ASCII section, or the other way around. What is the value of the byte
corresponding to the
ELF? Try it!
Something to notice in the
dump output above is that these
are not, by any mean, the complete contents of the file foo.o.
.info ios dot-command informed us in the last section
that foo.o contains 920 bytes, of which the
command only showed us…
0x80 bytes, or
128 bytes in
dump is certainly capable of showing more (and less) than
128 bytes. We can ask
dump to display some given
amount of data by specifying its size using a command argument.
(poke) dump :size 64#B 76543210 0011 2233 4455 6677 8899 aabb ccdd eeff 0123456789ABCDEF 00000000: 7f45 4c46 0201 0100 0000 0000 0000 0000 .ELF............ 00000010: 0100 f700 0102 0000 0000 0000 0000 0000 ................ 00000020: 0102 0000 0000 0000 9801 0000 0000 0000 ................ 00000030: 0000 0000 4000 0000 0000 4000 0800 0700 ..............
The command above asks poke to “dump 64 bytes”. In this example
:size is the name of the argument, and
64#B is the
argument’s value. Again, the suffix
#B tells poke we want to
dump 64 bytes, not 64 kilobits nor 64 potatoes.
Another interesting aspect of our first dump (ahem) is that the dumped
bytes start from the beginning of the file, i.e. the offset of the
first byte is 0x0. Certainly there should be other areas of the file
with interesting contents for us to inspect. To that purpose, we can
use yet another option,
(poke) dump :size 64#B :from 128#B 76543210 0011 2233 4455 6677 8899 aabb ccdd eeff 0123456789ABCDEF 00000080: 1400 0000 0000 0000 0000 0000 0000 0000 ................ 00000090: 0000 0000 0000 0000 0000 0000 0000 0000 ................ 000000a0: 0000 0000 0300 0100 0000 0000 0000 0000 ................ 000000b0: 0000 0000 0000 0000 0000 0000 0300 0300 ................
The command above asks poke to “dump 64 bytes starting at 128 bytes
from the beginning of the file”. Note how the first row of bytes
start at offset
128 in decimal.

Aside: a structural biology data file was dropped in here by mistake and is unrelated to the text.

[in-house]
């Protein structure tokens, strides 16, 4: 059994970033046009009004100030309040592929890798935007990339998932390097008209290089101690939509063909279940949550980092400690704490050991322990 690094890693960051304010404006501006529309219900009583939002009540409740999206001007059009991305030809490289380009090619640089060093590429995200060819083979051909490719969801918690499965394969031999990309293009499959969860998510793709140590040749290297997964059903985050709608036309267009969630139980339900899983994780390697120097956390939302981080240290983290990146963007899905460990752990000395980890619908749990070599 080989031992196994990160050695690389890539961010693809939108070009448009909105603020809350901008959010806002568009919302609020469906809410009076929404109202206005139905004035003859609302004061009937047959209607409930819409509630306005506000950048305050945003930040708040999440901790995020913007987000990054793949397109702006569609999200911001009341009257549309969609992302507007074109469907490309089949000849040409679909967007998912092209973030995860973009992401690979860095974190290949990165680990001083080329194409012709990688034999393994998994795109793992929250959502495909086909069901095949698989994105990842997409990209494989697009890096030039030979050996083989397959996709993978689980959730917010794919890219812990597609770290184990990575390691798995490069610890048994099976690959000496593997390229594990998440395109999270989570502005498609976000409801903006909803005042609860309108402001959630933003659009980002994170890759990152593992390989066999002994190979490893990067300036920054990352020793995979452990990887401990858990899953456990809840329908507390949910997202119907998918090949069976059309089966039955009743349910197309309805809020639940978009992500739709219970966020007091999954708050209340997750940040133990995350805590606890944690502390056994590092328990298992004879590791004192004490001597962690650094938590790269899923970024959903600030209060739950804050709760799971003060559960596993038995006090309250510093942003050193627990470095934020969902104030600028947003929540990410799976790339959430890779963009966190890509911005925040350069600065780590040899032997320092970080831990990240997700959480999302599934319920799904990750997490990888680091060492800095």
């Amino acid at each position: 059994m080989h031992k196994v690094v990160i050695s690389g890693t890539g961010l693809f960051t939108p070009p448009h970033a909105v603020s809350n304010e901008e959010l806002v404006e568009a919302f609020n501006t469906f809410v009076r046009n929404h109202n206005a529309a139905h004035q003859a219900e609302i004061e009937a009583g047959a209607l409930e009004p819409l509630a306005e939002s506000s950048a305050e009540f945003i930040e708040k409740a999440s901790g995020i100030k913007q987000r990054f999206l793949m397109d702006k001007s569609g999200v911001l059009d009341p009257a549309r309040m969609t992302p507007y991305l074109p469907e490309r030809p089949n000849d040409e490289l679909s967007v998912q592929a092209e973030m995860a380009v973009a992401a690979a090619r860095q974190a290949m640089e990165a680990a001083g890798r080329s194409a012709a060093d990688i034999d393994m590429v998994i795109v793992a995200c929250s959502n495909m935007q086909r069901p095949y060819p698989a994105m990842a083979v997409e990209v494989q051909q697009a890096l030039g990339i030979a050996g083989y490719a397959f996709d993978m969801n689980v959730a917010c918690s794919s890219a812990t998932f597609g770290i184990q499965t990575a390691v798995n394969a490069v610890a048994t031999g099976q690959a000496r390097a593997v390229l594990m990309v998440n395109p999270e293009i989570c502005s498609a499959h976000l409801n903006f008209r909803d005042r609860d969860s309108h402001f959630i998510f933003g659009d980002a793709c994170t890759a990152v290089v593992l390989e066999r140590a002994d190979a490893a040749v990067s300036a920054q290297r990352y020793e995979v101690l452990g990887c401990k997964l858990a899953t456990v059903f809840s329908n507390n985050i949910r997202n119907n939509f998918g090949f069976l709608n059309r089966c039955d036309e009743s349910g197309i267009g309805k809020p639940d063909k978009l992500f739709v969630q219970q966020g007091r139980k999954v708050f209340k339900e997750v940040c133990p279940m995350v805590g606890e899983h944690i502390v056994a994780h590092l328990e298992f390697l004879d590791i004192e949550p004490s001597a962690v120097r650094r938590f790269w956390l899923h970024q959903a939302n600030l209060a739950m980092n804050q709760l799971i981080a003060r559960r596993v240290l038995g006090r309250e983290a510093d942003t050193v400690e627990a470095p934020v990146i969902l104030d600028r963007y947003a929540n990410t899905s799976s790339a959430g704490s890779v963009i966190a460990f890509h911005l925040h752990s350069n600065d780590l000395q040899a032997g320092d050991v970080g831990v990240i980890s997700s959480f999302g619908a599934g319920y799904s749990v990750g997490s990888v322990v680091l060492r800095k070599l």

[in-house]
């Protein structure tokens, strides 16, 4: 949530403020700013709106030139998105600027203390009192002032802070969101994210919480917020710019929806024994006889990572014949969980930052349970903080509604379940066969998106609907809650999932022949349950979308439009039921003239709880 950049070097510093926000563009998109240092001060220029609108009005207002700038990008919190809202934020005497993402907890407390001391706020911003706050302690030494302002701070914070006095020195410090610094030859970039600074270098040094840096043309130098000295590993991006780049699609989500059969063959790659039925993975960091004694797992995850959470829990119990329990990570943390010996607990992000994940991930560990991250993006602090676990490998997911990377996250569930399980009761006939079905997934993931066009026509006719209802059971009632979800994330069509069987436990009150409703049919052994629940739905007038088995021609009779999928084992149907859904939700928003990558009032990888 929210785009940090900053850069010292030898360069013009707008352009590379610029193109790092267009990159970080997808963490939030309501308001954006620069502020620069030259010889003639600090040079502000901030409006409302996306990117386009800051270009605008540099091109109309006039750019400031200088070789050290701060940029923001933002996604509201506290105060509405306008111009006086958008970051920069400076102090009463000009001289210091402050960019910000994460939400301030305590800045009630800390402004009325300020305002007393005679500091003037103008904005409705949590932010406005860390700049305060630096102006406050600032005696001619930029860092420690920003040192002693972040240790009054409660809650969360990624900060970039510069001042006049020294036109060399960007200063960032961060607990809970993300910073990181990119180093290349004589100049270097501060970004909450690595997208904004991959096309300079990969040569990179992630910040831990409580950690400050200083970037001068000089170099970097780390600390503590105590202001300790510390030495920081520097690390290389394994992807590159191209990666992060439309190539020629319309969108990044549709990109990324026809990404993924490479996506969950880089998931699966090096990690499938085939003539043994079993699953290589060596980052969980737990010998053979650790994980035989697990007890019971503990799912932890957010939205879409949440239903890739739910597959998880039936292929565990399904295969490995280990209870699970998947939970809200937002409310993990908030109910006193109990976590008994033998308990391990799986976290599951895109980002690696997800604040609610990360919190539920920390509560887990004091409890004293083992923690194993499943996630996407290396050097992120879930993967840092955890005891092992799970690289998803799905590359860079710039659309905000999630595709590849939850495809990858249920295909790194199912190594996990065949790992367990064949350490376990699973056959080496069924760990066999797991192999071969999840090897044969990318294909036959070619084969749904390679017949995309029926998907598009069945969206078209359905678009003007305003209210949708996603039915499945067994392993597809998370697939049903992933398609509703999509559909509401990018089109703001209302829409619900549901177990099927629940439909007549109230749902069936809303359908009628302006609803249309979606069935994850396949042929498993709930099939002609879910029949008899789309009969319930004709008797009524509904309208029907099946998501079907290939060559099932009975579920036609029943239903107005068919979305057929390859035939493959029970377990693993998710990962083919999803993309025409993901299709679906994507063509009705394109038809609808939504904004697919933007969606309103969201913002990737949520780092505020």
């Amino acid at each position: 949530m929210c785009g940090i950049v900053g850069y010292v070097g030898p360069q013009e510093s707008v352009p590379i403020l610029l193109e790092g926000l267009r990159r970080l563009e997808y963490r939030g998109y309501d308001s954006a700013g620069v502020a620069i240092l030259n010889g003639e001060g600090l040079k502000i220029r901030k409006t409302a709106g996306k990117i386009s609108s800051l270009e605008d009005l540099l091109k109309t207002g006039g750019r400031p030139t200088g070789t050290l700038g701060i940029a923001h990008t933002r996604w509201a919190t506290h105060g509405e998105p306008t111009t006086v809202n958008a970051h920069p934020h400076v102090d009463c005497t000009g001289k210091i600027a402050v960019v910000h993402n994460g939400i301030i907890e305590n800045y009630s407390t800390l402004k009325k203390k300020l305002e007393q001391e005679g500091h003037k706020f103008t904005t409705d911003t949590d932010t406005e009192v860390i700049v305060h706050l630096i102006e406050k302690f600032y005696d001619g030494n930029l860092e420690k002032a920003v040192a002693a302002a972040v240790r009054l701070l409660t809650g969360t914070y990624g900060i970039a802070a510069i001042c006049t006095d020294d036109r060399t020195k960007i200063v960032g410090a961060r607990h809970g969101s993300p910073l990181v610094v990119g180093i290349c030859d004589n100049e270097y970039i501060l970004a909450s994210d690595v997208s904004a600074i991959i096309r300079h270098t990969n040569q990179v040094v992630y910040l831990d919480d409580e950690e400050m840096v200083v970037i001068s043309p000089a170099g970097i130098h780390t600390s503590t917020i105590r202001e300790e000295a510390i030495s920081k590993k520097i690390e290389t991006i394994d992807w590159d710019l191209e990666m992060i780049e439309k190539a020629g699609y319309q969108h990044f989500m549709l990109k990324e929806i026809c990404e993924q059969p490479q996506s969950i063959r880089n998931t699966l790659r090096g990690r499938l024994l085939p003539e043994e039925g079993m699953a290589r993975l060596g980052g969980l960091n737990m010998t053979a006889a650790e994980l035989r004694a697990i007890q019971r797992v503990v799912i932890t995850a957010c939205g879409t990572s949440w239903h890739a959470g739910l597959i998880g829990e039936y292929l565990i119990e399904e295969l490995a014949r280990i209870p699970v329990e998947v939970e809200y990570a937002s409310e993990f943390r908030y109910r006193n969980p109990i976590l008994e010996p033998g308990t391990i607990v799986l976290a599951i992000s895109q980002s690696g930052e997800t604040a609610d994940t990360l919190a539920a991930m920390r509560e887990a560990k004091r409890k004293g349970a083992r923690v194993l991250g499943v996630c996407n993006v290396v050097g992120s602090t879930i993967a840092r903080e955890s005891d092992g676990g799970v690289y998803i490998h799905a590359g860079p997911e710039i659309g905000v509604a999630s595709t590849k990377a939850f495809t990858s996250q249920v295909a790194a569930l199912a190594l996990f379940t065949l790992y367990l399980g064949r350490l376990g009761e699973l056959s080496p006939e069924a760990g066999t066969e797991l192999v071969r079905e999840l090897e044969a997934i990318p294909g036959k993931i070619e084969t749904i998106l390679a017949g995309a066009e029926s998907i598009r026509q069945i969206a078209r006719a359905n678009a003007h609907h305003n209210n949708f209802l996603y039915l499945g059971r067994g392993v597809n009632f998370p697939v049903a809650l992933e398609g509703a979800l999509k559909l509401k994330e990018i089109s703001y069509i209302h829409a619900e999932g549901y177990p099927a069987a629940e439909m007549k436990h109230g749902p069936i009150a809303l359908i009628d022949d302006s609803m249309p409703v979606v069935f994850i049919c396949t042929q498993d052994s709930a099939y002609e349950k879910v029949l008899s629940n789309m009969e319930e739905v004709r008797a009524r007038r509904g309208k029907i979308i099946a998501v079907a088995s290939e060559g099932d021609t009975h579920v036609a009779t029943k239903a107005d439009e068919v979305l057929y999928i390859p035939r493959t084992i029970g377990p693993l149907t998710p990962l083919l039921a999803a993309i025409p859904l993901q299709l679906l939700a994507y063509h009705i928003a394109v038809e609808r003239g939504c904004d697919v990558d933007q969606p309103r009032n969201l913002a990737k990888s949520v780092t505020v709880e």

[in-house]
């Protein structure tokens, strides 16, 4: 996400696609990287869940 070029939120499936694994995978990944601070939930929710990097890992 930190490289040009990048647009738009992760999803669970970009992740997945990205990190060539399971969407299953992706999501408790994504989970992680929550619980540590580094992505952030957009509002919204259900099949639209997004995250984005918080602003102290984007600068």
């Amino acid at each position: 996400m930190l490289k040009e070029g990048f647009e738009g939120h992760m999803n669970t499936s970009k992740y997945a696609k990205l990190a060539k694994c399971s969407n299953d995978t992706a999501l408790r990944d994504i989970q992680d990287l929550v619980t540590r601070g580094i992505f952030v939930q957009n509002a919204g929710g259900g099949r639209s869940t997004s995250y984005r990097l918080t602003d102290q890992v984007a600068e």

Passing options to commands is easy and natural, but we may find
ourselves passing the same values again and again to certain command
options. For example, if the default size of
dump of 128
bytes is not what you prefer, because you have a particularly tall
monitor, or you are one of these people using sub-atomic sized fonts,
it can be tiresome and error-prone to pass
dump every time you use it. Fortunately, the default size
can be customized by setting a global variable:
(poke) pk_dump_size = 160#B
This tells poke to set
160 bytes as the new value for the
pk_dump_size variable. This is a global variable that the
dump command uses to determine how much data to show if the
user doesn’t specify an explicit value with the
Many other commands use the same strategy in order to alter their
default behavior, not just
And now that we are talking about that, it is also cumbersome to have
to set the default size used by
dump every time we run
poke. But no problem, just set the variable in a file called
.pokerc in your home directory, like this:
pk_dump_size = 160#B
Every time poke starts, it reads ~/.pokerc and executes the commands contained in it. See pokerc.
dump command is very flexible, and accepts a lot of
options and customization variables that we won’t be covering in this
chapter. For a complete description of the command, see dump.
Note that this is not a
dump does not start with a dot! We will see later how
dot-commands differ from “normal commands” like
for now, let’s ignore the distinction.
Do not be fooled by the
dump shows the hexadecimal digits in groups of four:
this is just a visual aid and, as we shall see, it is possible to
change the grouping by passing arguments to